The concept of ‘BIM Levels’ (and ‘BIM Level 2 compliance’) has become the accepted definition of the criteria required for a project to be deemed BIM-compliant. As of April 2016, BIM Level 2 has been required for all UK government construction projects, hence it has become imperative for contractors in more and more European countries and some countries outside of Europe, to prove that they are BIM Level 2-ready by detailing the processes they will use to meet the project requirements and adhere to the new standards.
BIM Level 2 is a clear definition of what, when, and how information for any building design and construction project should be created, managed, and shared. The key elements in BIM Level 2 cover:
Meeting information requirements avoids delays, costly remodeling of the project, or re-working of reports. It also helps meet deadlines and aids in collaboration by ensuring clear and expected communications.
Libraries, templates, and components are a powerful combination that can drive project drawing standards and help drive better data quality management. When considering information requirements and meeting standards for building and infrastructure projects, they cover various topics and aspects of digital workflows. These can include, but are not limited to:
OpenBuildings Designer, all-in-one building design software, has a highly configurable structure that can be customized and controlled to align with different requirements related to:
Designers can use the features of OpenBuildings Designer to create standards, maintain control, and manage the distribution to project users. Since there are different aspects of the datasets and configuration that can assist users in controlling and centralizing standards, the application can manage user-controlled objects, data schema, and drawing standards to meet both company and client requirements.
Different engines manage graphic re-symbolization (Parts and Family System) and customize all object information properties (Datagroup System). Delivered datasets and libraries can be customized and adjusted to the designer's needs. Users can modify drawing templates and Family and Parts definitions to provide data consistency, e.g., building rules, re-symbolization rules, annotation rules, text or dimension styles, or line thicknesses.
The application offers standards verification tools like Standards Checker, which examines working files, compares the contents to the desired standards, and generates a standard check report. The Verify Parts feature can be used to check if all Family and Parts definitions are consistent in the active file and, if needed, will let users apply new definitions to the object.
Another tool, Display Rules, allows users to graphically check the object properties and find missing data or information misalignment on object definitions. The Schedule and Reporting tools can help meet project standards at different design stages. Designers can ensure no data is missing and all information is consistent, be it a graphical aspect of the project, manufacturers' specifications, or fire protection requirements.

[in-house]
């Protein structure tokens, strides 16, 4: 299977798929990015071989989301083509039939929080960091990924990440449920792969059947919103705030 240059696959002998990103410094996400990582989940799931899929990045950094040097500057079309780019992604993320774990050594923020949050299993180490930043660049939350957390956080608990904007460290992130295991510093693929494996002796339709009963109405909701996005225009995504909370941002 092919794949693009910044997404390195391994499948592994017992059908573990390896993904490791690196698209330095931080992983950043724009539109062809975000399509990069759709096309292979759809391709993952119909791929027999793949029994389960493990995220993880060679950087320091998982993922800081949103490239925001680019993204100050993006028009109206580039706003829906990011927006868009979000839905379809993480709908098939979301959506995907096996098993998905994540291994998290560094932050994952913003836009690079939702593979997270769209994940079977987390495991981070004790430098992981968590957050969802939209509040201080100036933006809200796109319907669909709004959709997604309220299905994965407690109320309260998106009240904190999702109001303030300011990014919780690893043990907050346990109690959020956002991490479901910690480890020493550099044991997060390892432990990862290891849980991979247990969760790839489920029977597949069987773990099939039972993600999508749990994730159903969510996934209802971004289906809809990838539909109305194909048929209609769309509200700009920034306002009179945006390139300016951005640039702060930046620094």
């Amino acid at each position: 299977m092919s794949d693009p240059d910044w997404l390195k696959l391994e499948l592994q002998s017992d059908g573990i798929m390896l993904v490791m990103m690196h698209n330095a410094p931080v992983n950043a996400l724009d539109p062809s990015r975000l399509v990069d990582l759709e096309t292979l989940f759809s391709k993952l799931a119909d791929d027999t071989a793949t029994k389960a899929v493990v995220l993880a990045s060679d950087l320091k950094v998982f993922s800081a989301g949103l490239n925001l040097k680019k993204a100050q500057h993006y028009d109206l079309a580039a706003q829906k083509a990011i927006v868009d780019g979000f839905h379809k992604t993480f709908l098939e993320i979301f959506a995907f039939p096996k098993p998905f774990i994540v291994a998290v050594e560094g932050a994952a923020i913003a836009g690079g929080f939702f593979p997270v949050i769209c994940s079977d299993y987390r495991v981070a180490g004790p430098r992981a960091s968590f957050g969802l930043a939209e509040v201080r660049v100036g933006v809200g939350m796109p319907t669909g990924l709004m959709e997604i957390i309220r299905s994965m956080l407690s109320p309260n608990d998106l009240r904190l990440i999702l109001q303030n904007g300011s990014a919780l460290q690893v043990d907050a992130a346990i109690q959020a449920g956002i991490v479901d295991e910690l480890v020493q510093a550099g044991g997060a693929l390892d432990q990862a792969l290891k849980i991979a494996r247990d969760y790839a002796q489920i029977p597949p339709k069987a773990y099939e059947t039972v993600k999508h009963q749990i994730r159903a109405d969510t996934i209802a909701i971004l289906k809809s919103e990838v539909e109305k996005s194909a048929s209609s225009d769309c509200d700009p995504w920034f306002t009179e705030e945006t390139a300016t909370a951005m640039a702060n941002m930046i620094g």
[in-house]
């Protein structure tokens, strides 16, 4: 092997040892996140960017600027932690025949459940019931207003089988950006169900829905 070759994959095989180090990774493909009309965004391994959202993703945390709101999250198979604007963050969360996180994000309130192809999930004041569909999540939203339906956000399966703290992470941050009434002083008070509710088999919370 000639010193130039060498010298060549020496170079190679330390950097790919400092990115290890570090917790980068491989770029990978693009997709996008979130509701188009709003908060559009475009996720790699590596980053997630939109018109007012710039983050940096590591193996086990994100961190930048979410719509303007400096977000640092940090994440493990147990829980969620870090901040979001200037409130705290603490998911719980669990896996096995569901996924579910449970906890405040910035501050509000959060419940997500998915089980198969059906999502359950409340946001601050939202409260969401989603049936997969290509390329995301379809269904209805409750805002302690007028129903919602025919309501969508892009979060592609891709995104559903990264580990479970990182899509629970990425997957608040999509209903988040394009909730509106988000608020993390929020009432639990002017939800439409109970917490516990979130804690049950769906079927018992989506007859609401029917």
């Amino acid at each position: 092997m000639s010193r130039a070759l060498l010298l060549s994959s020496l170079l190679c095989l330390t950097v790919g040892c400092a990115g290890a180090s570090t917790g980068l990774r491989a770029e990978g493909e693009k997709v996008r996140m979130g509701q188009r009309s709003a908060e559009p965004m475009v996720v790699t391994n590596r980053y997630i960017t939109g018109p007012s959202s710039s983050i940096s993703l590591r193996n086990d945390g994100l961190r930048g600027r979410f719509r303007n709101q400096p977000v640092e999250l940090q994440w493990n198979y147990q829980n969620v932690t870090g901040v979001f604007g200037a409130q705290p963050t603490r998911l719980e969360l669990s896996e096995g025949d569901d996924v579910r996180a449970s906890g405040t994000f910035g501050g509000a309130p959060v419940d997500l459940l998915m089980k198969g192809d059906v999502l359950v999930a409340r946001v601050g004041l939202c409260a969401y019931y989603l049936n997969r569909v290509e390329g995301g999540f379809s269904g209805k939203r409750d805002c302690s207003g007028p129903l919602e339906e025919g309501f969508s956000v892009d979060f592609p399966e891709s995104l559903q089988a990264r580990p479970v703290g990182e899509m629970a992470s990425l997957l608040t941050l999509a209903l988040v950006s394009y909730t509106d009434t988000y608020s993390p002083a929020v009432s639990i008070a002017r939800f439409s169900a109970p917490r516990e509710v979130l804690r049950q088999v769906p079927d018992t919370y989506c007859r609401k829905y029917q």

While BIM has proven to be valuable technology for connecting information and ideas between different stakeholders, it is also critical that architects and engineers evolve their outputs from BIM processes beyond design and construction, and find new ways to extend the use of collaborative data models into operational strategies by leveraging the digital twin.
This digital information model can then be transferred to a facility management platform where the asset information model is built, developed, and further enhanced by adding additional asset data. Using appropriate maintenance forecasting techniques within the facility management system, the asset information model can serve as the basis for decision-making during the operations phase. At this point, it becomes a digital twin.
Throughout the life of a project, architects and engineers need to store, manage, and share complex information. To perform these tasks, they need to use a Common Data Environment (CDE). A CDE is a shared digital workspace where all project stakeholders store and share project data. While this shared data point enhances the project development process, it needs a structured approval process.
At the end of the project, AEC professionals must hand over the necessary project data to their clients, including an inventory information model developed during the various phases of the information delivery cycle. This model contains all the information needed to manage and maintain the building more efficiently.
The result is a digital twin of the actual project, which would not have "seen the light of day" without strict adherence to BIM methodologies and standards.
To summarize, successful digital twin adoption is only possible with a solid information management structure, a willingness to innovate, and a pursuit of industry best practices.
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